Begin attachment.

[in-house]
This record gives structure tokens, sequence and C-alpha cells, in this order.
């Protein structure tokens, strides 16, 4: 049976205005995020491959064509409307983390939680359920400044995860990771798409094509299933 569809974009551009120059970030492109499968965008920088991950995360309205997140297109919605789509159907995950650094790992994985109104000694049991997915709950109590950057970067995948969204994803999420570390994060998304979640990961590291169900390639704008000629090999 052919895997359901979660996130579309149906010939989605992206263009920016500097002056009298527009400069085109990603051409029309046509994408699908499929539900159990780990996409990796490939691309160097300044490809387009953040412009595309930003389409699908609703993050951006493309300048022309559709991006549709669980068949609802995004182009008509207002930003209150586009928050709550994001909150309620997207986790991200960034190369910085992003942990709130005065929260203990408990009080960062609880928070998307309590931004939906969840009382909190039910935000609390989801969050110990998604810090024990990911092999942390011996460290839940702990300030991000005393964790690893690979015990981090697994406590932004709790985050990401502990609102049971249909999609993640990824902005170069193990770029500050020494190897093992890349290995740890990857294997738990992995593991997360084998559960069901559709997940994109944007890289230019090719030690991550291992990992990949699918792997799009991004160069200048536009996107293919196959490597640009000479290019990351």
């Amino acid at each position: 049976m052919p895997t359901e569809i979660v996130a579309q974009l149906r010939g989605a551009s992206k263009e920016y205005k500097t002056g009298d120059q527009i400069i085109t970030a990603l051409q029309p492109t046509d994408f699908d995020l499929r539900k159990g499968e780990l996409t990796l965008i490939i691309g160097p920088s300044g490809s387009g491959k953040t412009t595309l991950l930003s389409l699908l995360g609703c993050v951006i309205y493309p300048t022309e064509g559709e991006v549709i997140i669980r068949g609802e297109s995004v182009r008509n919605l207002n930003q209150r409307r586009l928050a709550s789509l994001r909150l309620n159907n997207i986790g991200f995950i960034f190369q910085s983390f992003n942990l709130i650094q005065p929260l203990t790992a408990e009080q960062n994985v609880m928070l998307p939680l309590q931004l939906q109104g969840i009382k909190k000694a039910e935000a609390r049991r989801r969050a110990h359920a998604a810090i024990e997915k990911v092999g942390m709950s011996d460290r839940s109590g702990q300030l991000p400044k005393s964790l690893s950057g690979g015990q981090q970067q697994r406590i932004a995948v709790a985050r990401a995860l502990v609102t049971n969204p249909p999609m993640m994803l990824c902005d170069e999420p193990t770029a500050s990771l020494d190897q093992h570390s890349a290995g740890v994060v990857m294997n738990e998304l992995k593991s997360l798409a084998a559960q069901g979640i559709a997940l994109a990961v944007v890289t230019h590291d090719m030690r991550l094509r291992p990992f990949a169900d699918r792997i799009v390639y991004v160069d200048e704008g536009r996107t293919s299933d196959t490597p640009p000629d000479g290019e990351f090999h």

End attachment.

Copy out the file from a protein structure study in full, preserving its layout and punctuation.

[in-house]
This record gives structure tokens, sequence and C-alpha cells, in this order.
């Protein structure tokens, strides 16, 4: 049976205005995020491959064509409307983390939680359920400044995860990771798409094509299933 569809974009551009120059970030492109499968965008920088991950995360309205997140297109919605789509159907995950650094790992994985109104000694049991997915709950109590950057970067995948969204994803999420570390994060998304979640990961590291169900390639704008000629090999 052919895997359901979660996130579309149906010939989605992206263009920016500097002056009298527009400069085109990603051409029309046509994408699908499929539900159990780990996409990796490939691309160097300044490809387009953040412009595309930003389409699908609703993050951006493309300048022309559709991006549709669980068949609802995004182009008509207002930003209150586009928050709550994001909150309620997207986790991200960034190369910085992003942990709130005065929260203990408990009080960062609880928070998307309590931004939906969840009382909190039910935000609390989801969050110990998604810090024990990911092999942390011996460290839940702990300030991000005393964790690893690979015990981090697994406590932004709790985050990401502990609102049971249909999609993640990824902005170069193990770029500050020494190897093992890349290995740890990857294997738990992995593991997360084998559960069901559709997940994109944007890289230019090719030690991550291992990992990949699918792997799009991004160069200048536009996107293919196959490597640009000479290019990351």
């Amino acid at each position: 049976m052919p895997t359901e569809i979660v996130a579309q974009l149906r010939g989605a551009s992206k263009e920016y205005k500097t002056g009298d120059q527009i400069i085109t970030a990603l051409q029309p492109t046509d994408f699908d995020l499929r539900k159990g499968e780990l996409t990796l965008i490939i691309g160097p920088s300044g490809s387009g491959k953040t412009t595309l991950l930003s389409l699908l995360g609703c993050v951006i309205y493309p300048t022309e064509g559709e991006v549709i997140i669980r068949g609802e297109s995004v182009r008509n919605l207002n930003q209150r409307r586009l928050a709550s789509l994001r909150l309620n159907n997207i986790g991200f995950i960034f190369q910085s983390f992003n942990l709130i650094q005065p929260l203990t790992a408990e009080q960062n994985v609880m928070l998307p939680l309590q931004l939906q109104g969840i009382k909190k000694a039910e935000a609390r049991r989801r969050a110990h359920a998604a810090i024990e997915k990911v092999g942390m709950s011996d460290r839940s109590g702990q300030l991000p400044k005393s964790l690893s950057g690979g015990q981090q970067q697994r406590i932004a995948v709790a985050r990401a995860l502990v609102t049971n969204p249909p999609m993640m994803l990824c902005d170069e999420p193990t770029a500050s990771l020494d190897q093992h570390s890349a290995g740890v994060v990857m294997n738990e998304l992995k593991s997360l798409a084998a559960q069901g979640i559709a997940l994109a990961v944007v890289t230019h590291d090719m030690r991550l094509r291992p990992f990949a169900d699918r792997i799009v390639y991004v160069d200048e704008g536009r996107t293919s299933d196959t490597p640009p000629d000479g290019e990351f090999h």